• Teach and learn. Understand each other’s specialism and explain domain terminology.
  • Concentrate on your area of expertise. Don’t try to second-guess each other’s approach to a problem.
  • Draw lots of pictures and diagrams. Write lots of notes.
  • Relationships are important. Build the team with individuals who can work well together. Time invested in getting to know each other is time well spent.

Fixing SharePoint 2007 IIS WAMREG DCOM 10016 activation errors on Server 2008 R2

Anybody who works will SharePoint will grumble if you mention DCOM activation permissions. No matter how hard we try, how many patches we install (or how hard we try to ignore it), granting activation and launch permissions to the SharePoint service accounts is like plugging a dike with water-soluble filler.

On Server 2008  R2 our job is made that much harder by the fact that, by default, even administrators can’t edit the security settings for the IIS WAMREG service (GUID {61738644-F196-11D0-9953-00C04FD919C1}, for when you see it in your application event log).

The fix is to change the default permissions on a registry key, which you can only do by taking ownership of the key. My only comment would be that those permissions were locked down for a good reason in Server 2008 R2 and it’s somewhat frustrating that we need to do this.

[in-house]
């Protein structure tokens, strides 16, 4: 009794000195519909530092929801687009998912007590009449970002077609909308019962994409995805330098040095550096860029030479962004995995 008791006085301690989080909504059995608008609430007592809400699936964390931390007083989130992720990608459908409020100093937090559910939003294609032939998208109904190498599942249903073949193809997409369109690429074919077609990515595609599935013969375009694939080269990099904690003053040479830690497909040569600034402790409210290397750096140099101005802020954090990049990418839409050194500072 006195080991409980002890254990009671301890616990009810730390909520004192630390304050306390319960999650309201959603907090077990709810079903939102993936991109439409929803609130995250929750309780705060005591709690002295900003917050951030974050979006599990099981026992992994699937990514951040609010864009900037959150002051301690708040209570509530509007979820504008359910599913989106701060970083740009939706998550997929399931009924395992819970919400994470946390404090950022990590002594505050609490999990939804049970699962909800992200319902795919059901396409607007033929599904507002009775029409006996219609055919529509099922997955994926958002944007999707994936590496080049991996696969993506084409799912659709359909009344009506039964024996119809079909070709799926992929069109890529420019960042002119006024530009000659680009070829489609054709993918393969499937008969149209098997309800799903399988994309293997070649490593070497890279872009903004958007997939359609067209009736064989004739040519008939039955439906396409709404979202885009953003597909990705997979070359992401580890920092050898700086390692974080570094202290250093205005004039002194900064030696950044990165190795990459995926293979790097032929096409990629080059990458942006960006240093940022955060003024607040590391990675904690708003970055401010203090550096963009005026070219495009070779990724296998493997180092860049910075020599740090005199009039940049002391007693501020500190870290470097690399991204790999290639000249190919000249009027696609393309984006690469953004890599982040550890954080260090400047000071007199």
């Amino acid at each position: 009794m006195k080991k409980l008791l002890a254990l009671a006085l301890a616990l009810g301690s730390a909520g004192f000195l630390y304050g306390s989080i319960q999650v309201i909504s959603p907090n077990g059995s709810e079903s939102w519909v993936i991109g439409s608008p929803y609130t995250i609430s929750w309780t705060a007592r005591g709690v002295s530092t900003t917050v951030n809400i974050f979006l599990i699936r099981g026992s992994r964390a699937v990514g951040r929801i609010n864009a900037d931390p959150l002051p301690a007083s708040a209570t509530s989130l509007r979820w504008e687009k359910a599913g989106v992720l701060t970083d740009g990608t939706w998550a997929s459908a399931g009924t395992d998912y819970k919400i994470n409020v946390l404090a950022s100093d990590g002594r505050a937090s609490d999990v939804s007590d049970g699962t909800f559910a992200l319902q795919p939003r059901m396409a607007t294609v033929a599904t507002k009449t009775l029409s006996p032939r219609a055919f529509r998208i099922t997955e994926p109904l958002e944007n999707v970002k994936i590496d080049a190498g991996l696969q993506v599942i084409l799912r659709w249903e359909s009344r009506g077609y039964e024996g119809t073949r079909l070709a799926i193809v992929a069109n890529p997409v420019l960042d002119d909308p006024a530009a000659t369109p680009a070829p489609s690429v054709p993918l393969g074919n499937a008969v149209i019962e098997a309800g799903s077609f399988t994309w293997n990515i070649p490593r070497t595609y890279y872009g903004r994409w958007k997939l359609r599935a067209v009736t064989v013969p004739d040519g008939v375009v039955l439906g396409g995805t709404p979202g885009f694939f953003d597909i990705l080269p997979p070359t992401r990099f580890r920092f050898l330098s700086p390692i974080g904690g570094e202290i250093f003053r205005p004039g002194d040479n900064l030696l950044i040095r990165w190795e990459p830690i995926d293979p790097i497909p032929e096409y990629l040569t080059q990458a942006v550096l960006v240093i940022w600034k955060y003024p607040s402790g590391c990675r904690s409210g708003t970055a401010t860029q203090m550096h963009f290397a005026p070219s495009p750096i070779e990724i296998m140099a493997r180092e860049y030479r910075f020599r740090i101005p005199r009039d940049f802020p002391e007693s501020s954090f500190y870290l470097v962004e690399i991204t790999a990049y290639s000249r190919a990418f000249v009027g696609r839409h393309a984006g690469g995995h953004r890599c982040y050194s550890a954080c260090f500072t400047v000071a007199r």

Anyway, the key you are looking for is:


To change the ownership you need to click the Advanced button in the Permissions tab of the properties dialog, then select the Owner tab. I’d recommend changing the owner to the Administrators group rather than a specific user, and make sure the permissions for TrustedInstaller are the same after you finished as they were before you started.

Once done, you can edit the DCOM permissions for the IIS WAMREG service in the same way as on other versions of Server 2008.

SharePoint Search Gatherer Error 10032

We encountered a problem recently with a two server farm. One server was configured as index and query server. Both servers were delivering pages to users. If a user executed a search on the server which did not run the search services, the Search page returned an error, and we saw the following in the application log and SharePoint logs: